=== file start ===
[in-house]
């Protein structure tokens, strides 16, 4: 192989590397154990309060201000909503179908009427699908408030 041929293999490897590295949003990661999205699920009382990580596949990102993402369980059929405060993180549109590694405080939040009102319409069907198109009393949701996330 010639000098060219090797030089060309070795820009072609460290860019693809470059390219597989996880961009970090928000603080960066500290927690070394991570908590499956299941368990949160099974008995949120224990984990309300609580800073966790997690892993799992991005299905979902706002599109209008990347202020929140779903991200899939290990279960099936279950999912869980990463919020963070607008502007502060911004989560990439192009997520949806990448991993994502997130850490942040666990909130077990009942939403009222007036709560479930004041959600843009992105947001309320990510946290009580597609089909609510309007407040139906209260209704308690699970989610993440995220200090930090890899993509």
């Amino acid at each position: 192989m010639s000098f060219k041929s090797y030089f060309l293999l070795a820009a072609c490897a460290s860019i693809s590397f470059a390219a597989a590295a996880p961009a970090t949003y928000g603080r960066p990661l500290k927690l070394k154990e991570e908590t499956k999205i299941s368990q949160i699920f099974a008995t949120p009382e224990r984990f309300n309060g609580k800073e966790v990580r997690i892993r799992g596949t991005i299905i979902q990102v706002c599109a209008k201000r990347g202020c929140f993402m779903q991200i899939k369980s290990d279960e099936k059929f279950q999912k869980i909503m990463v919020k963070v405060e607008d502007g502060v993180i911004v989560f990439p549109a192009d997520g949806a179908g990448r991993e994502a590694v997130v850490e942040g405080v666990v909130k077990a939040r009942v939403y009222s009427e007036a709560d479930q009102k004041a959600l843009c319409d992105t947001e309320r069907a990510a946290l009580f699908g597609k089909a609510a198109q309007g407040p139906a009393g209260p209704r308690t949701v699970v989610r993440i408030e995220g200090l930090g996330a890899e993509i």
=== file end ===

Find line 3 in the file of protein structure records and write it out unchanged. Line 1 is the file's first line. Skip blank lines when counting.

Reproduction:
């Amino acid at each position: 192989m010639s000098f060219k041929s090797y030089f060309l293999l070795a820009a072609c490897a460290s860019i693809s590397f470059a390219a597989a590295a996880p961009a970090t949003y928000g603080r960066p990661l500290k927690l070394k154990e991570e908590t499956k999205i299941s368990q949160i699920f099974a008995t949120p009382e224990r984990f309300n309060g609580k800073e966790v990580r997690i892993r799992g596949t991005i299905i979902q990102v706002c599109a209008k201000r990347g202020c929140f993402m779903q991200i899939k369980s290990d279960e099936k059929f279950q999912k869980i909503m990463v919020k963070v405060e607008d502007g502060v993180i911004v989560f990439p549109a192009d997520g949806a179908g990448r991993e994502a590694v997130v850490e942040g405080v666990v909130k077990a939040r009942v939403y009222s009427e007036a709560d479930q009102k004041a959600l843009c319409d992105t947001e309320r069907a990510a946290l009580f699908g597609k089909a609510a198109q309007g407040p139906a009393g209260p209704r308690t949701v699970v989610r993440i408030e995220g200090l930090g996330a890899e993509i």